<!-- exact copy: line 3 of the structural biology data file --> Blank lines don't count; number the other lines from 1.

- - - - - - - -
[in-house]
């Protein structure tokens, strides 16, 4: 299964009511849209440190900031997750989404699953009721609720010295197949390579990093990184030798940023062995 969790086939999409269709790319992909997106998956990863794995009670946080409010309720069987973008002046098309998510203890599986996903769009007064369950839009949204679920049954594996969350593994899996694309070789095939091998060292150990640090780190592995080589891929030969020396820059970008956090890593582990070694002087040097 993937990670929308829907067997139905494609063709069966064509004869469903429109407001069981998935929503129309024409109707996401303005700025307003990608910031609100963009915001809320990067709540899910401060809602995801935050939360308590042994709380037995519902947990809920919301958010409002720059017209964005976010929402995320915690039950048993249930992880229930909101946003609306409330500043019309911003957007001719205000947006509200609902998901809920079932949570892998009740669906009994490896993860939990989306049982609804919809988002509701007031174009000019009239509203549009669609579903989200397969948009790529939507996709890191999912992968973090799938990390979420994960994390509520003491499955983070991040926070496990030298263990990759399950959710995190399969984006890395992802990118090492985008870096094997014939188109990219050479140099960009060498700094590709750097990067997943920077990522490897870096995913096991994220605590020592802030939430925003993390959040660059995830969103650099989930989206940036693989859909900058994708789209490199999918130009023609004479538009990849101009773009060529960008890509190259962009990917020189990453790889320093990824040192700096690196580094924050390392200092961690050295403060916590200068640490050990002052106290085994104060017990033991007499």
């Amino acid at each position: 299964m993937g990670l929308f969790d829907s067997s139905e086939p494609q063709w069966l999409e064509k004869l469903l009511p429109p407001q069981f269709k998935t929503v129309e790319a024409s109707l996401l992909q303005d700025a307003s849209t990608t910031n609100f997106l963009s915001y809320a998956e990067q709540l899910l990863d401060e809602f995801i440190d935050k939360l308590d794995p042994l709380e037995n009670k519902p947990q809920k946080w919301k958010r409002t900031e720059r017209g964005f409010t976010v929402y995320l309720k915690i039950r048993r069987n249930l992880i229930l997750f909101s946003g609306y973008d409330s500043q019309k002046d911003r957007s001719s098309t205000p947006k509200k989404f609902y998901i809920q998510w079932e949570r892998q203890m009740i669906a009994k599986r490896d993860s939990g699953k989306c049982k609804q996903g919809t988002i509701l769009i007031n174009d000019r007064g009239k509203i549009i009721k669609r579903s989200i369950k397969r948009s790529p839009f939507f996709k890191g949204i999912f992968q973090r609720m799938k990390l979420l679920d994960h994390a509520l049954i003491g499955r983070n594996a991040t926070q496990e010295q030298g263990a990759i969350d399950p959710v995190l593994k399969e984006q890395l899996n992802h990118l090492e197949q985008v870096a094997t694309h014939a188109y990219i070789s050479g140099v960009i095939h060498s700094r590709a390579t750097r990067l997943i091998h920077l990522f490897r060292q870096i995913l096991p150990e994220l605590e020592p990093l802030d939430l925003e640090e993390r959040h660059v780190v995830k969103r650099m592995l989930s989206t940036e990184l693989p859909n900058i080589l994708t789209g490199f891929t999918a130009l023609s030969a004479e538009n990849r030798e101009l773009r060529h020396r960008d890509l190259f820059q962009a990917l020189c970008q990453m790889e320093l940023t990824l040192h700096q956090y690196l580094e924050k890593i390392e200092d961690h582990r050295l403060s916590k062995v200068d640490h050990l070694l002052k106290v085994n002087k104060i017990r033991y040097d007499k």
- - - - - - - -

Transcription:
């Amino acid at each position: 299964m993937g990670l929308f969790d829907s067997s139905e086939p494609q063709w069966l999409e064509k004869l469903l009511p429109p407001q069981f269709k998935t929503v129309e790319a024409s109707l996401l992909q303005d700025a307003s849209t990608t910031n609100f997106l963009s915001y809320a998956e990067q709540l899910l990863d401060e809602f995801i440190d935050k939360l308590d794995p042994l709380e037995n009670k519902p947990q809920k946080w919301k958010r409002t900031e720059r017209g964005f409010t976010v929402y995320l309720k915690i039950r048993r069987n249930l992880i229930l997750f909101s946003g609306y973008d409330s500043q019309k002046d911003r957007s001719s098309t205000p947006k509200k989404f609902y998901i809920q998510w079932e949570r892998q203890m009740i669906a009994k599986r490896d993860s939990g699953k989306c049982k609804q996903g919809t988002i509701l769009i007031n174009d000019r007064g009239k509203i549009i009721k669609r579903s989200i369950k397969r948009s790529p839009f939507f996709k890191g949204i999912f992968q973090r609720m799938k990390l979420l679920d994960h994390a509520l049954i003491g499955r983070n594996a991040t926070q496990e010295q030298g263990a990759i969350d399950p959710v995190l593994k399969e984006q890395l899996n992802h990118l090492e197949q985008v870096a094997t694309h014939a188109y990219i070789s050479g140099v960009i095939h060498s700094r590709a390579t750097r990067l997943i091998h920077l990522f490897r060292q870096i995913l096991p150990e994220l605590e020592p990093l802030d939430l925003e640090e993390r959040h660059v780190v995830k969103r650099m592995l989930s989206t940036e990184l693989p859909n900058i080589l994708t789209g490199f891929t999918a130009l023609s030969a004479e538009n990849r030798e101009l773009r060529h020396r960008d890509l190259f820059q962009a990917l020189c970008q990453m790889e320093l940023t990824l040192h700096q956090y690196l580094e924050k890593i390392e200092d961690h582990r050295l403060s916590k062995v200068d640490h050990l070694l002052k106290v085994n002087k104060i017990r033991y040097d007499k």